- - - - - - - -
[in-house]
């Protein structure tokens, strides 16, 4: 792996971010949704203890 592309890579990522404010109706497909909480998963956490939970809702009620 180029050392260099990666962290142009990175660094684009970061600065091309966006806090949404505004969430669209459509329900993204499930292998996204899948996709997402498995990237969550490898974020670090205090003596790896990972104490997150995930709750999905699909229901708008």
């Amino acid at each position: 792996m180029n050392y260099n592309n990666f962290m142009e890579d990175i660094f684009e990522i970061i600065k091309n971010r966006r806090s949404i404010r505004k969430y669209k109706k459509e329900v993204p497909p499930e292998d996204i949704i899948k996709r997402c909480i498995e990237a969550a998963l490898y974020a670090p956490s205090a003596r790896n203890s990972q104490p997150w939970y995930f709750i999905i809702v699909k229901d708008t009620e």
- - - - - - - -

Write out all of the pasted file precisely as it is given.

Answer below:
[in-house]
């Protein structure tokens, strides 16, 4: 792996971010949704203890 592309890579990522404010109706497909909480998963956490939970809702009620 180029050392260099990666962290142009990175660094684009970061600065091309966006806090949404505004969430669209459509329900993204499930292998996204899948996709997402498995990237969550490898974020670090205090003596790896990972104490997150995930709750999905699909229901708008």
């Amino acid at each position: 792996m180029n050392y260099n592309n990666f962290m142009e890579d990175i660094f684009e990522i970061i600065k091309n971010r966006r806090s949404i404010r505004k969430y669209k109706k459509e329900v993204p497909p499930e292998d996204i949704i899948k996709r997402c909480i498995e990237a969550a998963l490898y974020a670090p956490s205090a003596r790896n203890s990972q104490p997150w939970y995930f709750i999905i809702v699909k229901d708008t009620e």